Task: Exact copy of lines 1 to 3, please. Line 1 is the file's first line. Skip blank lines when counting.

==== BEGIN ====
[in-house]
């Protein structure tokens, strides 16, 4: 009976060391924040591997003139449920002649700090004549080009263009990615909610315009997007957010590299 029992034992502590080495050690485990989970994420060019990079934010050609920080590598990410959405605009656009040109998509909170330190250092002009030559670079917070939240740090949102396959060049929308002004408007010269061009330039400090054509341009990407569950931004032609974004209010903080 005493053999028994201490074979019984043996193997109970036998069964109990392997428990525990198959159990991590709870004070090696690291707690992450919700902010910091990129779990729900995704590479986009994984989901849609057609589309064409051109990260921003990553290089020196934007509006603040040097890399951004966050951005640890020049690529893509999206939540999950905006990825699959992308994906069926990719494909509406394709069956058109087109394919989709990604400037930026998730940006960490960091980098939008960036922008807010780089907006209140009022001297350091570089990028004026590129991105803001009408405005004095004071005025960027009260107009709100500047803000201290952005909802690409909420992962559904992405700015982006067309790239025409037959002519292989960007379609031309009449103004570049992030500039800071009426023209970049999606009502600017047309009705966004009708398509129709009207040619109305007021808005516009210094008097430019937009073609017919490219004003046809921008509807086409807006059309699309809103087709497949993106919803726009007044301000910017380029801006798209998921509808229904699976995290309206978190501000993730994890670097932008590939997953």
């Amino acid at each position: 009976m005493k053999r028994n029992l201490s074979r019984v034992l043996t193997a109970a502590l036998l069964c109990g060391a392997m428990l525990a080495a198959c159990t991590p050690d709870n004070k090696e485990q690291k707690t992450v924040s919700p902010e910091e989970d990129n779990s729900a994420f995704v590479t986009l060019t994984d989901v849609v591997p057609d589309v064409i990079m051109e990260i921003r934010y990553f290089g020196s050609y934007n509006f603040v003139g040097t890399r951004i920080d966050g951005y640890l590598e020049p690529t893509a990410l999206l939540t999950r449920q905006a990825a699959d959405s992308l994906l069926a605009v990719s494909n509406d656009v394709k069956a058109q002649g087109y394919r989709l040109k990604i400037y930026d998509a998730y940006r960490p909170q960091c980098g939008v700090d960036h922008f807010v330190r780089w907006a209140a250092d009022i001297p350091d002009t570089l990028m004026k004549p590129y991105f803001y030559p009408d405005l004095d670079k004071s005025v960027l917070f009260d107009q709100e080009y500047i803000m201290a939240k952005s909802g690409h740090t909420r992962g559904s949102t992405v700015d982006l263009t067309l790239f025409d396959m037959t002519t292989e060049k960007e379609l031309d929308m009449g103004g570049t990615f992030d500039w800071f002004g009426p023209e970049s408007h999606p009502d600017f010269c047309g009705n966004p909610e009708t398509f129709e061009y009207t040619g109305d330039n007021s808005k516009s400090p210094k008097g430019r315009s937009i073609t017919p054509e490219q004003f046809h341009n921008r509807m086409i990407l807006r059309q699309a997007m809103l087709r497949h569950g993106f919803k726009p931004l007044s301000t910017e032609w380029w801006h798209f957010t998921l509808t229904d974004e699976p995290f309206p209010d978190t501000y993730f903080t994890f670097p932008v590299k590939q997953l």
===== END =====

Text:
[in-house]
């Protein structure tokens, strides 16, 4: 009976060391924040591997003139449920002649700090004549080009263009990615909610315009997007957010590299 029992034992502590080495050690485990989970994420060019990079934010050609920080590598990410959405605009656009040109998509909170330190250092002009030559670079917070939240740090949102396959060049929308002004408007010269061009330039400090054509341009990407569950931004032609974004209010903080 005493053999028994201490074979019984043996193997109970036998069964109990392997428990525990198959159990991590709870004070090696690291707690992450919700902010910091990129779990729900995704590479986009994984989901849609057609589309064409051109990260921003990553290089020196934007509006603040040097890399951004966050951005640890020049690529893509999206939540999950905006990825699959992308994906069926990719494909509406394709069956058109087109394919989709990604400037930026998730940006960490960091980098939008960036922008807010780089907006209140009022001297350091570089990028004026590129991105803001009408405005004095004071005025960027009260107009709100500047803000201290952005909802690409909420992962559904992405700015982006067309790239025409037959002519292989960007379609031309009449103004570049992030500039800071009426023209970049999606009502600017047309009705966004009708398509129709009207040619109305007021808005516009210094008097430019937009073609017919490219004003046809921008509807086409807006059309699309809103087709497949993106919803726009007044301000910017380029801006798209998921509808229904699976995290309206978190501000993730994890670097932008590939997953």
């Amino acid at each position: 009976m005493k053999r028994n029992l201490s074979r019984v034992l043996t193997a109970a502590l036998l069964c109990g060391a392997m428990l525990a080495a198959c159990t991590p050690d709870n004070k090696e485990q690291k707690t992450v924040s919700p902010e910091e989970d990129n779990s729900a994420f995704v590479t986009l060019t994984d989901v849609v591997p057609d589309v064409i990079m051109e990260i921003r934010y990553f290089g020196s050609y934007n509006f603040v003139g040097t890399r951004i920080d966050g951005y640890l590598e020049p690529t893509a990410l999206l939540t999950r449920q905006a990825a699959d959405s992308l994906l069926a605009v990719s494909n509406d656009v394709k069956a058109q002649g087109y394919r989709l040109k990604i400037y930026d998509a998730y940006r960490p909170q960091c980098g939008v700090d960036h922008f807010v330190r780089w907006a209140a250092d009022i001297p350091d002009t570089l990028m004026k004549p590129y991105f803001y030559p009408d405005l004095d670079k004071s005025v960027l917070f009260d107009q709100e080009y500047i803000m201290a939240k952005s909802g690409h740090t909420r992962g559904s949102t992405v700015d982006l263009t067309l790239f025409d396959m037959t002519t292989e060049k960007e379609l031309d929308m009449g103004g570049t990615f992030d500039w800071f002004g009426p023209e970049s408007h999606p009502d600017f010269c047309g009705n966004p909610e009708t398509f129709e061009y009207t040619g109305d330039n007021s808005k516009s400090p210094k008097g430019r315009s937009i073609t017919p054509e490219q004003f046809h341009n921008r509807m086409i990407l807006r059309q699309a997007m809103l087709r497949h569950g993106f919803k726009p931004l007044s301000t910017e032609w380029w801006h798209f957010t998921l509808t229904d974004e699976p995290f309206p209010d978190t501000y993730f903080t994890f670097p932008v590299k590939q997953l």